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Could gene research unlock new epilepsy therapies?

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    If we want to solve complex medical and scientific problems, new approaches to research – and new partnerships – are required.

    This is true of epilepsy where, despite major improvements in disease management in recent decades, about one third of people with epilepsy still live with uncontrolled seizures. This is because none of the currently available treatments work for them.

    Clearly, fresh thinking is required if we want to improve quality of life for all people living with epilepsy.

    One area that holds great promise is genetics. Understanding the genetic causes of epilepsy can help scientists to find new targets for innovative therapies.

    However, the genetics of epilepsy is far from simple. It is not a question of finding a single 'epilepsy gene'. There are potentially hundreds of genes involved in epilepsy. Figuring out how these genes work together to cause the disease is an enormous challenge that requires collaboration between leading researchers in universities and industry.

    That is why UCB is working with academics from Imperial College London on what is known as a 'systems genetics' approach to studying epilepsy.

    Instead of studying individual genes, which has been the approach in epilepsy gene research until now, scientists developed a new technique that allows them to study multiple genes and explore how they work together.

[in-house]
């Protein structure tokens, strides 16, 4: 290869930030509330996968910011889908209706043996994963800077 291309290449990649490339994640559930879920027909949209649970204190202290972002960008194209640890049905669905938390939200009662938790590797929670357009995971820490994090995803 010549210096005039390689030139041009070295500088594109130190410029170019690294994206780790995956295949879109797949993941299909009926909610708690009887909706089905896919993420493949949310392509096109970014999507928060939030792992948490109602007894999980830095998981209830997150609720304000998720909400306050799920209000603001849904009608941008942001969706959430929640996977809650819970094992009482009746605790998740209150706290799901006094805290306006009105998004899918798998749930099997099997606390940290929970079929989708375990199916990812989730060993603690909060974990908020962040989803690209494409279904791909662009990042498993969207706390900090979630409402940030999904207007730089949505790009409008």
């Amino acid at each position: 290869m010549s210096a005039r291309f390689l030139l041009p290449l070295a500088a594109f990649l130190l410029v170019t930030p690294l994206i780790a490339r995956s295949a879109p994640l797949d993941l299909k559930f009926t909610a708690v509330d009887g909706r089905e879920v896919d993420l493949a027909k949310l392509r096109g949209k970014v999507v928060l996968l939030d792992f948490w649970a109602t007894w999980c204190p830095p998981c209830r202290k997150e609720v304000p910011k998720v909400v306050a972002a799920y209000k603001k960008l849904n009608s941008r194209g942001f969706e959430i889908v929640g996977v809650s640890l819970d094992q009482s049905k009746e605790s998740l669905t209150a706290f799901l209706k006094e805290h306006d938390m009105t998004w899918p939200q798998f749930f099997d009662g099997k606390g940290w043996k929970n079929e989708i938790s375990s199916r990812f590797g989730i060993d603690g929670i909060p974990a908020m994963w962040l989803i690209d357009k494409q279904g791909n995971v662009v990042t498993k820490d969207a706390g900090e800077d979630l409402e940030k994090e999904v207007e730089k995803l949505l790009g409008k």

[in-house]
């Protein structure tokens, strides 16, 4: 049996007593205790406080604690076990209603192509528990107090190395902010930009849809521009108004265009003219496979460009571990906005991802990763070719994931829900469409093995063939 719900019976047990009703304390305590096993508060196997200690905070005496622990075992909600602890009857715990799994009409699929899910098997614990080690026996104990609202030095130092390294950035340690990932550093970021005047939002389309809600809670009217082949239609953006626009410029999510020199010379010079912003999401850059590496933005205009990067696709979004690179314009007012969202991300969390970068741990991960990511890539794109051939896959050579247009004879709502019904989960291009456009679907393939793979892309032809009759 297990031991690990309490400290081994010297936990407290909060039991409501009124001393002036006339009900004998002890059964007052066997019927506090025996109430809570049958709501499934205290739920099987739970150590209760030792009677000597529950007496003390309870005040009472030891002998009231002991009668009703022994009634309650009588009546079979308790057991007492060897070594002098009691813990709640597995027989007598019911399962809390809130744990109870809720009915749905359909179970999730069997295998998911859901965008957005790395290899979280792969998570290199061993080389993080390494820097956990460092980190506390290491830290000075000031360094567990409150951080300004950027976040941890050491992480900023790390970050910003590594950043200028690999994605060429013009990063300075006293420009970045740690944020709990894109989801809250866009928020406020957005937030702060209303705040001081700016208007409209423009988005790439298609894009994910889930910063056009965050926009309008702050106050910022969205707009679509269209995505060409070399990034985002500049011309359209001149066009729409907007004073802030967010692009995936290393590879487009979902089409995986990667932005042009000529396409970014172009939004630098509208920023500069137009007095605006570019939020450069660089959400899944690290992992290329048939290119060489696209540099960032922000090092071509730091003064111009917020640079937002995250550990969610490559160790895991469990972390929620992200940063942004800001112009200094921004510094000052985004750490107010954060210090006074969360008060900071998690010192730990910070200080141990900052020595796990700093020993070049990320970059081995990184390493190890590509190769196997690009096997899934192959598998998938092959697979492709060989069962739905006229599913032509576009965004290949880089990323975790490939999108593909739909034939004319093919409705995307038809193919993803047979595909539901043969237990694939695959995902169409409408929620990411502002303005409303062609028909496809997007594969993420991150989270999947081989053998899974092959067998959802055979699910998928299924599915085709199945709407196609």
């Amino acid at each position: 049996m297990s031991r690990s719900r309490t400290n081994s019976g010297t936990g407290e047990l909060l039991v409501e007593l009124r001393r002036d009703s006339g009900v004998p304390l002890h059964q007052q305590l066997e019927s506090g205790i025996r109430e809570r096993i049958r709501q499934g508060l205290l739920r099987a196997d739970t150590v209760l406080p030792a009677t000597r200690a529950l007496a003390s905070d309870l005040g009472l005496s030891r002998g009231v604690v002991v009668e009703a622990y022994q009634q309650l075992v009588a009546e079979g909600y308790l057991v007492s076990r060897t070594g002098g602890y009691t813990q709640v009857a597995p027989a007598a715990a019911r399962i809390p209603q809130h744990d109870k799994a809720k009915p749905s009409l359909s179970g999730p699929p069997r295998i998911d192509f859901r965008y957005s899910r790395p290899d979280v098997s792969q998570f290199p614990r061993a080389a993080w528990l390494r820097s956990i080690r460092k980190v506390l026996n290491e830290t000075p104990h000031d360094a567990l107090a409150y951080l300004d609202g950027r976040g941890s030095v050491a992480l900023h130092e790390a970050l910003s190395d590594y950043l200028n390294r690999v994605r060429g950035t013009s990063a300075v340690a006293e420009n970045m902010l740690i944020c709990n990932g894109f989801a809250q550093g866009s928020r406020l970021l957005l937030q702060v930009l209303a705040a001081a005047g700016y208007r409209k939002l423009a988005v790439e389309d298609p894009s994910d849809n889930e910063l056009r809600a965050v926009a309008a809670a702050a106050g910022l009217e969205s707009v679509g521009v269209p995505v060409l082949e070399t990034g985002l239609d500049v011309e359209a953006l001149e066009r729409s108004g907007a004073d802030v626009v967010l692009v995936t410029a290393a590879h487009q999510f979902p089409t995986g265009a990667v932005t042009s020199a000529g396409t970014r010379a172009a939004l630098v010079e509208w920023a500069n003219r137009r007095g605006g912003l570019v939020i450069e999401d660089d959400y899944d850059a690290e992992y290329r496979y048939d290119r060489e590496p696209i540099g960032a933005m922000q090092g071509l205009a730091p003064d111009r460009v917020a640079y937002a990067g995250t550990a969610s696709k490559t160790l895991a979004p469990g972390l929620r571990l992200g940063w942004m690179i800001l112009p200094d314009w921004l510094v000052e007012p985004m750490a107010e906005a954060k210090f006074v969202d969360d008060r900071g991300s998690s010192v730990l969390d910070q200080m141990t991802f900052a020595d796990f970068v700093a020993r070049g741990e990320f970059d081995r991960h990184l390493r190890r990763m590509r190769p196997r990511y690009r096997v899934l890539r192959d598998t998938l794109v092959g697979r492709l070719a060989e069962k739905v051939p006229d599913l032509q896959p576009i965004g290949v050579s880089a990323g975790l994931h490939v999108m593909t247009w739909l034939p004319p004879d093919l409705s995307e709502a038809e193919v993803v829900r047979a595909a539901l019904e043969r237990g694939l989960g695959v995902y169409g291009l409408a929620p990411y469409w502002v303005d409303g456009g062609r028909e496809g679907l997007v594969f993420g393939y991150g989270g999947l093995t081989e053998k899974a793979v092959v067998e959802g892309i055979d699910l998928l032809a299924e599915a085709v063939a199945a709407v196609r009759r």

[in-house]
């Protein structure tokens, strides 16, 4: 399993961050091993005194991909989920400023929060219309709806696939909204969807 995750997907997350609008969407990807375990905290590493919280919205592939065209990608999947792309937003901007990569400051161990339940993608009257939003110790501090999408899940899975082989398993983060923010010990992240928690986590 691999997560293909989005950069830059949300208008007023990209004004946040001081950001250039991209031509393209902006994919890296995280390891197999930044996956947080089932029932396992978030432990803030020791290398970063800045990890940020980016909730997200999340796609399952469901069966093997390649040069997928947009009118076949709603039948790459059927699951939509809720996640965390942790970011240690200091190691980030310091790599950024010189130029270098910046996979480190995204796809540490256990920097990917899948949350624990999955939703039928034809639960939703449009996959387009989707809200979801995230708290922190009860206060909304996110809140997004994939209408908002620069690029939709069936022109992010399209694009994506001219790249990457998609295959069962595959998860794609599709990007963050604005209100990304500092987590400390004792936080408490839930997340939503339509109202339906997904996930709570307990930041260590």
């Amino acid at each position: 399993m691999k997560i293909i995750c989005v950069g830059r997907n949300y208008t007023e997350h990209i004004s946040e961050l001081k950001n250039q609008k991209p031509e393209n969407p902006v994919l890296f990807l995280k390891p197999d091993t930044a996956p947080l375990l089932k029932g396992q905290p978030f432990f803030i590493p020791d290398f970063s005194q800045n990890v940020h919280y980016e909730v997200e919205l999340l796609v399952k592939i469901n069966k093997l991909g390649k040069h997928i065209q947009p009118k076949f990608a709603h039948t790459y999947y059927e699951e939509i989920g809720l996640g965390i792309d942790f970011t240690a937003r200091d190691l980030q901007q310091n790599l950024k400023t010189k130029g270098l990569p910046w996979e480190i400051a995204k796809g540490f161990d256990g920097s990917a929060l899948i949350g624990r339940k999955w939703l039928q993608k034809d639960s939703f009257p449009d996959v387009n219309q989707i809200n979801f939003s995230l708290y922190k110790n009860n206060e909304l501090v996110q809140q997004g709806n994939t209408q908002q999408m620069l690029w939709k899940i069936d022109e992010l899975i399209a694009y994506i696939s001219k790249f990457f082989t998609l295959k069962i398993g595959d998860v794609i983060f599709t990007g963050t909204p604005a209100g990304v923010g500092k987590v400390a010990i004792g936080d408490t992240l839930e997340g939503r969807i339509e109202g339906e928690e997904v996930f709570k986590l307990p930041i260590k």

The project draws on preclinical studies using animal models which enhanced understanding of the link between genetics and the frequency and severity of seizures. Building on a large database of preclinical information, researchers at Imperial College London studied genetic samples from the brains of epilepsy patients.

    By combining this preclinical animal research with data from real people living with epilepsy, scientists have identified genes which are potential targets for future medicines. The first results of this major collaborative project have just been published in Nature Communication, a high-impact research journal.

    The paper reports that a single gene coordinates a network of around 400 genes involved in epilepsy. While this work continues, and it is still early days, the scientists at Imperial College London suggest that developing new medicines targeting this influential gene has the potential to offer new therapies for patients.

    This new way of studying multiple genes could mean an entirely new way of approaching epilepsy therapy. Existing epilepsy medications treat the symptoms of epilepsy; they suppress seizures. But this genetic research could open the door to treating the underlying disease. Watch this space.

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